The Australian government is maintaining a “charade” on Manus Island by pretending to process the claims of asylum seekers when in fact the detention camp is designed to be nothing more than a deterrent to others, a former staff member has told SBS Dateline in an interview to be aired tonight.
Migration agent Liz Thompson, who was working on the island during last week’s violent attack on detainees by G4S staff, locals and PNG police, tells Dateline that she was part of a team of agents employed by the Australian government to prepare refugee applications for detainees at the centre.
She says the process she was involved in was a “farce”.
“It’s not designed as a processing facility, it’s designed as an experiment in the active creation of horror, to deter people from trying in the first place,” she tells Dateline’s Mark Davis.
Tension came to head on Manus Island last week after detention centre staff were instructed to lie to asylum seekers to maintain an illusion that their claims were being processed and they would be settled in PNG, Thompson says.
“The script is a farce. We are told to… not talk about third country options, to keep them focused on resettlement in PNG – that resettlement in PNG is what’s going to happen.
“We all knew that this was ridiculous, but we were lying to people, and we were told to keep that message going, to keep it clear.
“But [the detainees]know that’s not the case. They know there is no decision from the PNG government on resettlement. So what that means is: you’re never getting out of this camp. This is indefinite detention. While we play this charade.”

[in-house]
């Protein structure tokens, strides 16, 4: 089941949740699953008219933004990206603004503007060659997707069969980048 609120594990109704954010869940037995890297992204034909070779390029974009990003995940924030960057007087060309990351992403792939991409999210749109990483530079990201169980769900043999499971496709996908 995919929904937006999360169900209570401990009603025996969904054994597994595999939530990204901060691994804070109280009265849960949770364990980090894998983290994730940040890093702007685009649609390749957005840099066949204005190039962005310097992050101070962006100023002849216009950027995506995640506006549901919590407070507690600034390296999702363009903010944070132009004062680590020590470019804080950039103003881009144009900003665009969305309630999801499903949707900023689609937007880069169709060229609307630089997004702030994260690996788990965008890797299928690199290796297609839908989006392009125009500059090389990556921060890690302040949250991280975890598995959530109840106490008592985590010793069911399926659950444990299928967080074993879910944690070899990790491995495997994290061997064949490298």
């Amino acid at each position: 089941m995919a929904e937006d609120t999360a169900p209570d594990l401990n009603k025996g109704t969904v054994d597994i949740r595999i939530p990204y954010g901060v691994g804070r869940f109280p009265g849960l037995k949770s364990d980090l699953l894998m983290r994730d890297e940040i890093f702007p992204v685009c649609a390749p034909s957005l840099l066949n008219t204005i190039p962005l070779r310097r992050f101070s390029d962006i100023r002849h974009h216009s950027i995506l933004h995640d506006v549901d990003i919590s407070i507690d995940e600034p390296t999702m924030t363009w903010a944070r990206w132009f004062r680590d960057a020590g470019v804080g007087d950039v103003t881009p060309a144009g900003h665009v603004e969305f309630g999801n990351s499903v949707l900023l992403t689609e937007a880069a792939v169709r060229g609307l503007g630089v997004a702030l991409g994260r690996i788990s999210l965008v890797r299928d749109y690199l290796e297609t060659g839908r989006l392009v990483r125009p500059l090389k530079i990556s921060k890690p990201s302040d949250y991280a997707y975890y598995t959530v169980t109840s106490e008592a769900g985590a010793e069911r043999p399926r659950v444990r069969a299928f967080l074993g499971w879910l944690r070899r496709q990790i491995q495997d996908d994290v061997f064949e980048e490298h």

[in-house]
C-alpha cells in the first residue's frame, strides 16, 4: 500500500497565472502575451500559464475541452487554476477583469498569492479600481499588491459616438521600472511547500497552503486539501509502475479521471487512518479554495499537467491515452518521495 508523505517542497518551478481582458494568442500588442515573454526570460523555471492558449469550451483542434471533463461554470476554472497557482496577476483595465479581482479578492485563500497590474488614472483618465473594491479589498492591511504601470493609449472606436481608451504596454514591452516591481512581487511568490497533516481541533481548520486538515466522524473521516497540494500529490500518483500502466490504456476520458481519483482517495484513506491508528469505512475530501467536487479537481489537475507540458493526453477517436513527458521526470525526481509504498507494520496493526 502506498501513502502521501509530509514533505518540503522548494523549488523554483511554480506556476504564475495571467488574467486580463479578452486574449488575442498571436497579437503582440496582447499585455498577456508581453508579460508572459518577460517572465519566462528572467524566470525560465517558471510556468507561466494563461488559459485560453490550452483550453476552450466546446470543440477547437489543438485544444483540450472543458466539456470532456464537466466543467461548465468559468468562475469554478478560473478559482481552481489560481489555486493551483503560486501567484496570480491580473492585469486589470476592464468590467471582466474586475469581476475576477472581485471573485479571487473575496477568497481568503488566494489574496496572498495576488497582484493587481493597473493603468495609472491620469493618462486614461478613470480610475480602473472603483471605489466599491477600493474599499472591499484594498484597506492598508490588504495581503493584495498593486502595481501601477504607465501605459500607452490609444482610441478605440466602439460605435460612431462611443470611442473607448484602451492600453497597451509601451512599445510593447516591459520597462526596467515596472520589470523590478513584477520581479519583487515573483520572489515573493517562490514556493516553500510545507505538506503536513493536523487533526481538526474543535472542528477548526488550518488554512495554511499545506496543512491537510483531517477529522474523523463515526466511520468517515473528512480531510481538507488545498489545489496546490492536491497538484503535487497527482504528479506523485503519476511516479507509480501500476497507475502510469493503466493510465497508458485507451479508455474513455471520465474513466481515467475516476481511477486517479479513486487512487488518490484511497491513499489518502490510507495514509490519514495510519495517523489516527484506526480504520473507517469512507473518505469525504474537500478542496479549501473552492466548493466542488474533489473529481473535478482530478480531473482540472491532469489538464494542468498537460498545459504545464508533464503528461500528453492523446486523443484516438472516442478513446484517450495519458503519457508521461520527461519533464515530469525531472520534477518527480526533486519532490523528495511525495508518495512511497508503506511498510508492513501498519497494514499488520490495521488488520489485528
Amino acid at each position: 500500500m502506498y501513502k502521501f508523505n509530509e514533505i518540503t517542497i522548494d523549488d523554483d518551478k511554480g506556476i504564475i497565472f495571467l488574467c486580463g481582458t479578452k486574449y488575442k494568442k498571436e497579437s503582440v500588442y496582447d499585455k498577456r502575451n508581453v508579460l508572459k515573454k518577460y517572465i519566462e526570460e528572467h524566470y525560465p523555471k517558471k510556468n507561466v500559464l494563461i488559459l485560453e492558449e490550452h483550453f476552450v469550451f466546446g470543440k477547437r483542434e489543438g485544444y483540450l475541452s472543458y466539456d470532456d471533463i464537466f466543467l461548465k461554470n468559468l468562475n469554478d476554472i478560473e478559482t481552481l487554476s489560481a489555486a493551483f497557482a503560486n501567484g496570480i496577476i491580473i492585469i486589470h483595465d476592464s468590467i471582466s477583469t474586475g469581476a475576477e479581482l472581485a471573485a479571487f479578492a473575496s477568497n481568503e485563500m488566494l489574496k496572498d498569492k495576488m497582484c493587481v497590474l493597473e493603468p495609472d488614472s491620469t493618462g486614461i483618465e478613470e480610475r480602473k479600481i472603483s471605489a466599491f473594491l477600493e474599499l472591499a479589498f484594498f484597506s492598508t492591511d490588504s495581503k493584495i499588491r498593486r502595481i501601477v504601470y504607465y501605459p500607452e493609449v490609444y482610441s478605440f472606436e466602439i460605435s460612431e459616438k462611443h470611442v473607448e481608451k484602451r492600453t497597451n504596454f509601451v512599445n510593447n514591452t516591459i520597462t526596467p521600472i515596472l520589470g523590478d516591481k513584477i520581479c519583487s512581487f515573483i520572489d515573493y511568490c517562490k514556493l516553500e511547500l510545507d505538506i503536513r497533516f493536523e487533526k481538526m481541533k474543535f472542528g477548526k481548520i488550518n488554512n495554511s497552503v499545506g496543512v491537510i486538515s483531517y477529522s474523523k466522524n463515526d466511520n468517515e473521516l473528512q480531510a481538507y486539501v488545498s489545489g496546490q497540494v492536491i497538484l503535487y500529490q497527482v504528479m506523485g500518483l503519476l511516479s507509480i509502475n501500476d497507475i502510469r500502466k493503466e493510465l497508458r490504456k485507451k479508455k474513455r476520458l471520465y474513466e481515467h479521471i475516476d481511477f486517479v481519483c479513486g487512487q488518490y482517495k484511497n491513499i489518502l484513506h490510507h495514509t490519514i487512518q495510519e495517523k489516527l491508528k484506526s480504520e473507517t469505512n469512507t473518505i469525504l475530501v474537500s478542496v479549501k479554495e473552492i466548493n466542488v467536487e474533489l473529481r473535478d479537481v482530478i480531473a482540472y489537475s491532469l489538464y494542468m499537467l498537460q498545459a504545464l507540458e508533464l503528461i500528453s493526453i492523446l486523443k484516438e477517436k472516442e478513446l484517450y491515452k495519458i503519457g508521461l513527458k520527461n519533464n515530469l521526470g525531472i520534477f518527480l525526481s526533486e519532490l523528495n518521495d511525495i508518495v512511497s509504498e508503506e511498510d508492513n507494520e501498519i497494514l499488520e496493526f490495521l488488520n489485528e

Thompson says she was supposed to be assisting asylum seekers to prepare their claims for presentation to the PNG government, but all interview arrangements, travel and briefings were organised by Australian Immigration department staff, who she says also delivered a script to migration agents and lawyers for presentation to group meetings of asylum seekers.
She says she returned home late last week after resigning from her position in disgust at Australia’s handling of last Monday’s attack, which left Iranian asylum seeker Reza Berati dead, another man in a serious condition with a slit throat, and dozens of others injured.
“The process … cannot continue after an asylum seeker has been brutally murdered in the care of the people who were supposed to be looking after him,” she says.
Thompson has worked with asylum seekers in the past and is a refugee advocate, and says she nominated to work at the island because she thought she would be able to help the detainees.
“There are well-meaning people, including lawyers and migration agents, who think ‘the guys need us we can’t leave them now’. They believe they should be there, because they believe there’s a process.”
But she says she realised after last week’s violence that “we cannot assist them by lying to them about what’s happening and by feeding them Immigration’s fantasies, things that they know are not true”.
“These guys are smart, they know what’s going on, they know they’re being lied to, and having that stuff come to them from Immigration, from us, is just part of the active creation of horror.”
“That’s what Manus Island is: it’s the active creation of horror in order to secure deterrence. And that’s why Reza Berati’s death is not some kind of crisis for the [immigration]department – it’s actually an opportunity, an opportunity to extend that [deterrence]logic one step further, to say, ‘this happens’.”
“It was clear to us that we were being used as part of that logic… and we didn’t want to be part of it anymore,” she says.
Thompson believes that her team was sent to Manus Island so that the Australian government could say that processing had begun at the centre, but that the fake processing had in fact exacerbated tension at the camp.
“[The government wanted to be able to say] the interviews have begun, everything’s happening. But what’s not happening is any kind of clarification about where [the asylum seekers]are going to end up.
“We couldn’t give [detainees]any information that was useful other than: well, here’s your refugee status determination – we’ll give it to somebody, we don’t know where it will end up. It’s done, but we don’t know where you’re being settled.
“The process doesn’t lead anywhere except to indefinite detention.”
Watch the full interview on Dateline at 9.30pm tonight on SBS.